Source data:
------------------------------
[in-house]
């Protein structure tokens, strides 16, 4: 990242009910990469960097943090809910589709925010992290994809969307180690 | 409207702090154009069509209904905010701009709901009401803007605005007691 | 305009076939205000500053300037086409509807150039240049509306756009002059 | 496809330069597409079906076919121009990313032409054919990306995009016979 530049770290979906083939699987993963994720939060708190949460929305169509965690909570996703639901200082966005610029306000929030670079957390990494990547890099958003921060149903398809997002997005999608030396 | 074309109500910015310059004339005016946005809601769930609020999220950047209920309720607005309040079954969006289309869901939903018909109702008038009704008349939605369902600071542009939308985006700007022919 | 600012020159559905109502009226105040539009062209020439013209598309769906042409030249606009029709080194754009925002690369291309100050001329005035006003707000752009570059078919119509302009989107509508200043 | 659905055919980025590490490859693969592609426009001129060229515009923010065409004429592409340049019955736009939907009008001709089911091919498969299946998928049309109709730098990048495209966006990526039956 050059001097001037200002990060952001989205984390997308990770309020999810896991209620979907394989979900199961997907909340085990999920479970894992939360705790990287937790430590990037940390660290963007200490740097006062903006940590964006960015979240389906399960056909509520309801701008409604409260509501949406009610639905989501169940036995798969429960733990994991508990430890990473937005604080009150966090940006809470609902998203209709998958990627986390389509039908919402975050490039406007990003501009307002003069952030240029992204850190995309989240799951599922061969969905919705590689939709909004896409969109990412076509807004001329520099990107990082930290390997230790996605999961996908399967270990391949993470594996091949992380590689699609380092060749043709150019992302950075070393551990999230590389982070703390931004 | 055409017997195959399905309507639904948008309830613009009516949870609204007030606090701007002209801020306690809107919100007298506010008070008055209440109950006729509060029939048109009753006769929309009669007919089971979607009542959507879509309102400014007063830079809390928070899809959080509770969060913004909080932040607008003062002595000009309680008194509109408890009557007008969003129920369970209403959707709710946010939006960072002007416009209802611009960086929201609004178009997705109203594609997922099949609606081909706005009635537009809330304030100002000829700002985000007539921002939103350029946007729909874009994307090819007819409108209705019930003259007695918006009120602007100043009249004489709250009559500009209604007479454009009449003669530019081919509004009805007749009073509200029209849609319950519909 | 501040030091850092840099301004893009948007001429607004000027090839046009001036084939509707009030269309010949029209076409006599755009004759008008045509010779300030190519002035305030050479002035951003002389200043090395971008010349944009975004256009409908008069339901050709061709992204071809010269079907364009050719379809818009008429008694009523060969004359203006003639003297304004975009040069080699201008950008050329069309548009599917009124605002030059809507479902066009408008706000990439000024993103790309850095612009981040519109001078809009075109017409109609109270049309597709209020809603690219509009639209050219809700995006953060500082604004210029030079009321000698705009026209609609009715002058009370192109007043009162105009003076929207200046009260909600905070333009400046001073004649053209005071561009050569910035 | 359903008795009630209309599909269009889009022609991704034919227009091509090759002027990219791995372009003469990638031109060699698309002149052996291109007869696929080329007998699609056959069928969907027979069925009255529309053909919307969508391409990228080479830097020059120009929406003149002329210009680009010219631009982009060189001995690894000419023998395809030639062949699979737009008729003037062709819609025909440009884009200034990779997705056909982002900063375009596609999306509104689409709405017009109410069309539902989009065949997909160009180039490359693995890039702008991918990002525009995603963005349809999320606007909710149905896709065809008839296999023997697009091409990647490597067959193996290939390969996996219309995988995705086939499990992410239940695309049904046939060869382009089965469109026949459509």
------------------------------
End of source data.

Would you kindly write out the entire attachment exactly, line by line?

[in-house]
């Protein structure tokens, strides 16, 4: 990242009910990469960097943090809910589709925010992290994809969307180690 | 409207702090154009069509209904905010701009709901009401803007605005007691 | 305009076939205000500053300037086409509807150039240049509306756009002059 | 496809330069597409079906076919121009990313032409054919990306995009016979 530049770290979906083939699987993963994720939060708190949460929305169509965690909570996703639901200082966005610029306000929030670079957390990494990547890099958003921060149903398809997002997005999608030396 | 074309109500910015310059004339005016946005809601769930609020999220950047209920309720607005309040079954969006289309869901939903018909109702008038009704008349939605369902600071542009939308985006700007022919 | 600012020159559905109502009226105040539009062209020439013209598309769906042409030249606009029709080194754009925002690369291309100050001329005035006003707000752009570059078919119509302009989107509508200043 | 659905055919980025590490490859693969592609426009001129060229515009923010065409004429592409340049019955736009939907009008001709089911091919498969299946998928049309109709730098990048495209966006990526039956 050059001097001037200002990060952001989205984390997308990770309020999810896991209620979907394989979900199961997907909340085990999920479970894992939360705790990287937790430590990037940390660290963007200490740097006062903006940590964006960015979240389906399960056909509520309801701008409604409260509501949406009610639905989501169940036995798969429960733990994991508990430890990473937005604080009150966090940006809470609902998203209709998958990627986390389509039908919402975050490039406007990003501009307002003069952030240029992204850190995309989240799951599922061969969905919705590689939709909004896409969109990412076509807004001329520099990107990082930290390997230790996605999961996908399967270990391949993470594996091949992380590689699609380092060749043709150019992302950075070393551990999230590389982070703390931004 | 055409017997195959399905309507639904948008309830613009009516949870609204007030606090701007002209801020306690809107919100007298506010008070008055209440109950006729509060029939048109009753006769929309009669007919089971979607009542959507879509309102400014007063830079809390928070899809959080509770969060913004909080932040607008003062002595000009309680008194509109408890009557007008969003129920369970209403959707709710946010939006960072002007416009209802611009960086929201609004178009997705109203594609997922099949609606081909706005009635537009809330304030100002000829700002985000007539921002939103350029946007729909874009994307090819007819409108209705019930003259007695918006009120602007100043009249004489709250009559500009209604007479454009009449003669530019081919509004009805007749009073509200029209849609319950519909 | 501040030091850092840099301004893009948007001429607004000027090839046009001036084939509707009030269309010949029209076409006599755009004759008008045509010779300030190519002035305030050479002035951003002389200043090395971008010349944009975004256009409908008069339901050709061709992204071809010269079907364009050719379809818009008429008694009523060969004359203006003639003297304004975009040069080699201008950008050329069309548009599917009124605002030059809507479902066009408008706000990439000024993103790309850095612009981040519109001078809009075109017409109609109270049309597709209020809603690219509009639209050219809700995006953060500082604004210029030079009321000698705009026209609609009715002058009370192109007043009162105009003076929207200046009260909600905070333009400046001073004649053209005071561009050569910035 | 359903008795009630209309599909269009889009022609991704034919227009091509090759002027990219791995372009003469990638031109060699698309002149052996291109007869696929080329007998699609056959069928969907027979069925009255529309053909919307969508391409990228080479830097020059120009929406003149002329210009680009010219631009982009060189001995690894000419023998395809030639062949699979737009008729003037062709819609025909440009884009200034990779997705056909982002900063375009596609999306509104689409709405017009109410069309539902989009065949997909160009180039490359693995890039702008991918990002525009995603963005349809999320606007909710149905896709065809008839296999023997697009091409990647490597067959193996290939390969996996219309995988995705086939499990992410239940695309049904046939060869382009089965469109026949459509």